Archive for the 'nonfiction' Category

Ulysses S. Grant

Ulysses S. Grant

The following resources are relevant when teaching about Ulysses S. Grant and his contributions to the United States of America (VA SOL United States History to 1865 USI.9 d).  He was a war hero during the Civil War, leading the Union Army in victory over Robert E. Lee and the Confederate Army.  He would go onto become the 18th President of the United States, serving from 1869 until 1877.

Relevant Children’s Literature

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Ulysses S. Grant: Union General and U.S. President
Written by Brenda Haugen

Ms. Haugen does an excellent job of detailing the life of Ulysses S. Grant in this biography.  Aimed at young adults this book is suitable for strong elementary readers; the lack of illustrations and detailed writing style will deter young/inexperienced readers.  Nonetheless, the work does a terrific job of giving the audience a strong foundation of knowledge about the life of Mr. Grant both in regards to his time in the military as well as his two terms as President.  Perhaps the most valuable segment of the book is the detailed, easy-to-follow time line which can be used in any classroom teaching VA SOL USI.9 d.

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Ulysses S. Grant: Eighteenth President 1869-1877 (Getting to Know the US Presidents)
Written and Illustrated by Mike Venezia

Venezia’s mixture of lively text and humorous illustrations makes his book a must-read for the young learner.  Aimed at the upper elementary grade levels (ages 9-12) Venezia does not shy away from Grant’s alcoholism and corrupt Presidental cabinet; however, he treats both situations with respect and sensitivity.  Parents and teachers should not be alarmed by this books subject manner, Venezia does an excellent job of keeping his work mature yet interesting.  This book is the most effective work available for teaching children about Ulysses S. Grant — it details all the courageous actions he undertook to help his country while at the same time not turning a blind eye to the imperfections of the man.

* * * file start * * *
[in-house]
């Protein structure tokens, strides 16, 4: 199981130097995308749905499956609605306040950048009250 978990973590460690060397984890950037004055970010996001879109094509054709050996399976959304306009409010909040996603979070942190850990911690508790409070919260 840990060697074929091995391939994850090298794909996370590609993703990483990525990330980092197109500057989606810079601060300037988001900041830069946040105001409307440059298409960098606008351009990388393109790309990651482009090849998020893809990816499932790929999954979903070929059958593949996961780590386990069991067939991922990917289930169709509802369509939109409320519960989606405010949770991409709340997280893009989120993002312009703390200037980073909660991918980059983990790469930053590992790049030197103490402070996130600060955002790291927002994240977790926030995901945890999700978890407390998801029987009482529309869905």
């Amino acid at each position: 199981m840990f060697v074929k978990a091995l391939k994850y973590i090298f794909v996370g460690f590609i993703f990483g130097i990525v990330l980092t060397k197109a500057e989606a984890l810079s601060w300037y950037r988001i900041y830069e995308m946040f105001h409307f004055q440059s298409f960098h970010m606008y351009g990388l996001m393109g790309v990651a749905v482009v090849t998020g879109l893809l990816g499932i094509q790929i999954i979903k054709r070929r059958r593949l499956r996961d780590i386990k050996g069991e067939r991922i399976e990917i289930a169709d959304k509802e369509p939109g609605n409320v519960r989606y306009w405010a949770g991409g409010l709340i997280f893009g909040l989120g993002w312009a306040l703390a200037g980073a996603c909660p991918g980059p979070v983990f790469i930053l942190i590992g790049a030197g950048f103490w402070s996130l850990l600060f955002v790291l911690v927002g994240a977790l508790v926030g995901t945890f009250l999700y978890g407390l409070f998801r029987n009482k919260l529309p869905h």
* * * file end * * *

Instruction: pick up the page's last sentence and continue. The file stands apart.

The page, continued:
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Ulysses S. Grant (Let Freedom Ring Series)
Written by Susan Gregson

Susan Gregson has written an informative biography of General Grant, suitable for ages 9-12.  To insure accuracy Ms. Gregson consulted one of today’s most prominent Grant scholars, John Y. Simon, during the writing and editing of the work.  What this book does better than the other works available is provide many photographs of Grant.  Evidence shows that when a child is shown a picture of someone they can relate to them better than if they merely read or see cartoons portraying that same person.  The value of actual photographs is immense; they allow children to see the actual man and, consequently, make President Grant seem more like an actual person — it allows the children to relate to the man.  Moreover, teachers can use the photographs provided in a primary source activity.

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Ulysses S. Grant (Profiles of the Presidents)
Written by Jean Kinney Williams

Ms. Williams work is one of the more detailed biographies available for young readers.  When compared with similar works, this one is more detailed and covers a greater variety of information.  Nonetheless, the book is easy to follow in large part because of the inclusion of a glossary, index, fast facts about Grant, and a parallel time line of world events.  Teachers should take advantage of the well-written glossary when teaching students vocabulary.

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Ulysses S. Grant (Presidential Leaders Series)
Written by Kate Havelin

This work is interesting because it focuses more on Grant’s failures than his successes.   The tone of the book, however, is not pessimistic but rather manages to be uplifting.  Ms. Havelin details how Grant had to constantly overcome his failings before finding immense success on the battlefield and in politics. Unlike many books on Grant, this particular one does address his alcoholism.  But like Mr. Venezia’s work above, Ms. Havelin addresses the issue with maturity and understanding.  What is unique to Ms. Havelin’s work is that she does defend President Grant to a great extent, arguing the rumors about his rampant overuse of alcohol (particularly during his presidency) has been greatly exaggerated.

Relevant Websites for Students

 USA 4 Kids

This website provides students with some fast facts about the president (ex., where was he born, where did he die, who did he marry, what political party was he a member of) while also including a brief, but comprehensive biography.  This website is valuable because of its brevity, which will make it approachable to students.  When given a book of over 100 pages many children panic; however, this website provides a lot of information in a short amount of reading.  I would encourage teachers to have their students read this website for homework, perhaps assigning a fill-in-the-blank sheet to go alongside. Also, teachers could use the brief biography provided as a template for interactive note taking.

Grant the Artist

One of Grant’s lesser known attributes was his artistic talents — this website shows a few of Grant’s paintings. Teachers could also pull this website up during class and show the paintings on a projector.  I would encourage students to view this website because it shows a different side of the man they will be studying.  It is important to recognize that there is more to Grant than his time as General and then later as President.  Some may argue this is irrelevant to the SOLs; however, students will benefit from knowing the President in a more complex manner.   It will help them think deeper on Bloom’s taxonomy, one of the ultimate goals of education.